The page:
The Authoritarian Political Brain
September 3, 2007
Drew Westen's The Political Brain: The Role of Emotion in Deciding the Fate of the Nation helps explain the neuro-cognitive mechanisms involved in rationalizing away inconvenient truths, something we all do regardless of political affiliation. From the Introduction:
The neural circuits charged with regulation of emotional states seemed to recruit beliefs that eliminated the distress and conflict partisans had experienced when they confronted unpleasant realities. And all this seemed to happen with little involvement of the neural circuits normally involved in reasoning.
The results show that when partisans face threatening information, not only are they likely to “reason” to emotionally biased conclusions, but we can trace their neural footprints when they do.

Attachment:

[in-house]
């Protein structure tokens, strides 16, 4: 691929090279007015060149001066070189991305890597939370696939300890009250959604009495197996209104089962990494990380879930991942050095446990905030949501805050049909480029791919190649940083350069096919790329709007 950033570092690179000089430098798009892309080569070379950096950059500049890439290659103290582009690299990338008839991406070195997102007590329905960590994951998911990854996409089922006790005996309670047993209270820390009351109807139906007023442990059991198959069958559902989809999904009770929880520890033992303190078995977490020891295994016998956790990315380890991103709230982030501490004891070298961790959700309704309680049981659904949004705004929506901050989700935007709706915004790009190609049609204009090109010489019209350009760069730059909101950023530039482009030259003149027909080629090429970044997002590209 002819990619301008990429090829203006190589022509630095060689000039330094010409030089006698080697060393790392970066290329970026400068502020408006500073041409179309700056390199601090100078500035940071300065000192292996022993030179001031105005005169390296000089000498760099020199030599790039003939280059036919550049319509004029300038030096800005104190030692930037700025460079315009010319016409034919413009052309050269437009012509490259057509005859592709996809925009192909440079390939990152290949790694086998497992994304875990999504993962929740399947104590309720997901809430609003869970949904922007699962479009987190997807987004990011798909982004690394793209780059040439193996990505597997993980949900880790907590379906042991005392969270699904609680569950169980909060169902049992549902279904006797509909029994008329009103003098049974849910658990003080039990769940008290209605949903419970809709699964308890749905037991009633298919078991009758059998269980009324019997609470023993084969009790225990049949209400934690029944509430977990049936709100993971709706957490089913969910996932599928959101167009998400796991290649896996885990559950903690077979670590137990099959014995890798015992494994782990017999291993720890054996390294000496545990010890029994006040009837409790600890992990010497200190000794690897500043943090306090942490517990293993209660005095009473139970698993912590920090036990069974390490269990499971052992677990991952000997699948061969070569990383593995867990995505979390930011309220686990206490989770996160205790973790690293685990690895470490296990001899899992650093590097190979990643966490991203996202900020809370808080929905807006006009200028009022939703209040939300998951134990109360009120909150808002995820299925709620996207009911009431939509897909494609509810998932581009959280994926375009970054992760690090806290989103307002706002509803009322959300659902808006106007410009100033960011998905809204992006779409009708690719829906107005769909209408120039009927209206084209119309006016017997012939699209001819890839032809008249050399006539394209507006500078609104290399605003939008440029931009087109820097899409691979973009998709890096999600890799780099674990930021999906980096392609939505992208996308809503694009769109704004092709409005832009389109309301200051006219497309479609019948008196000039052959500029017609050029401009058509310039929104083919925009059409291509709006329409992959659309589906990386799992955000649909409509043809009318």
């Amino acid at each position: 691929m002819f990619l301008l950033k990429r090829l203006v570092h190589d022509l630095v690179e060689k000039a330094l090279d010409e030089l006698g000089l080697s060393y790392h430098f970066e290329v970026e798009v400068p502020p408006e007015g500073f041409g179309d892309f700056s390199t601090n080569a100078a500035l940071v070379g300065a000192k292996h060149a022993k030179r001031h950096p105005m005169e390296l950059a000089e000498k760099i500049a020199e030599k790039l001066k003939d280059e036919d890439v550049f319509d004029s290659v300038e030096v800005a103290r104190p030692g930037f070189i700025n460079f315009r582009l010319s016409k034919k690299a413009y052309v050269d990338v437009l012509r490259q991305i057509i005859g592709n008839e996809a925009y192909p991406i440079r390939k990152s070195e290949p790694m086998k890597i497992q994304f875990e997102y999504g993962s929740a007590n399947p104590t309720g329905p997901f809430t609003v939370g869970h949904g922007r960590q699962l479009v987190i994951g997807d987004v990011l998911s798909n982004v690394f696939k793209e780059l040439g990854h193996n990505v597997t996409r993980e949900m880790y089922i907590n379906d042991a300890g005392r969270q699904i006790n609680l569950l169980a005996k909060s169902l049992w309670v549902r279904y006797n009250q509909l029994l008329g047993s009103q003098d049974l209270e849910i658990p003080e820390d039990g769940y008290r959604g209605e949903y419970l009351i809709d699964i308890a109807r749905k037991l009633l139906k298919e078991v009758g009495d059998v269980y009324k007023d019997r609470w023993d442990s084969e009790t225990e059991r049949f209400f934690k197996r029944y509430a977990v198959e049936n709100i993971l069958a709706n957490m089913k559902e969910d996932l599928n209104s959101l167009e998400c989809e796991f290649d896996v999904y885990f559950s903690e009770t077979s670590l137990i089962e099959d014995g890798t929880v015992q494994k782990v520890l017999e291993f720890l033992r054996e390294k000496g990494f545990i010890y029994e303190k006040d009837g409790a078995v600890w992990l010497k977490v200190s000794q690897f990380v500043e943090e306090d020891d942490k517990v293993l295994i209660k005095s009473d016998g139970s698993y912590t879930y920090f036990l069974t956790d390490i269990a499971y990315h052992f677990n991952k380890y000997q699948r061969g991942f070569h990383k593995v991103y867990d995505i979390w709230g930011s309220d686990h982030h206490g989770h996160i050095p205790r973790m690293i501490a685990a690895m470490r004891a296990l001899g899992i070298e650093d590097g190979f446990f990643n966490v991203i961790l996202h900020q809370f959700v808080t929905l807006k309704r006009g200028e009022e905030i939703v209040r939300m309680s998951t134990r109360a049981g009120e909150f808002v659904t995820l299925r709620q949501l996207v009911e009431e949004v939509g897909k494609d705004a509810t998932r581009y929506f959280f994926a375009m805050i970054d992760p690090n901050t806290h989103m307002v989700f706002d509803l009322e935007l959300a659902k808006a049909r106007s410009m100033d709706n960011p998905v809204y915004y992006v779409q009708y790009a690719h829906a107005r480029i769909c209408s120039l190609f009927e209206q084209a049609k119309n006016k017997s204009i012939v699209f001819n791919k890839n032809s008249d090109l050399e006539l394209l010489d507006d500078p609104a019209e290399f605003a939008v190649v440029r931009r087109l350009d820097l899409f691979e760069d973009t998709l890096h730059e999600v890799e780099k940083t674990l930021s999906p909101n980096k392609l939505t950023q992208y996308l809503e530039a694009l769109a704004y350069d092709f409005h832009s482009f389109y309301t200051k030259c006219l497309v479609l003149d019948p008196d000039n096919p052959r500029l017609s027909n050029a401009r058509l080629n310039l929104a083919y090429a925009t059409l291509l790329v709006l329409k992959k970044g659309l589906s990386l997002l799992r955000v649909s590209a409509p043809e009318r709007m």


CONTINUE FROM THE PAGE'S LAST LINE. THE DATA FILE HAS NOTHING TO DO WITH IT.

When confronted with potentially troubling political information, a network of neurons become active that produces distress. Whether this distress is conscious, or unconscious, or some combination of the two, we don't know.
The brain registers the conflict between data and desire and begins to search for ways to turn off the spigot of unpleasant emotion.
Nothing earth shattering there. But here's where it gets interesting (italics in the original):
But the political brain did something we didn't predict. Once partisans found a way to reason to false conclusions, not only did neural circuits involved in negative emotions shut off, but circuits involved in positive emotions turned on. The partisan brain didn't seem satisfied in just feeling better. It worked overtime to feel good, activating rewards circuits that give partisans a jolt of positive reinforcement for their biased reasoning. These reward circuits overlap significantly with those activated when drug addicts get their “fix”, giving new meaning to the term political junkie.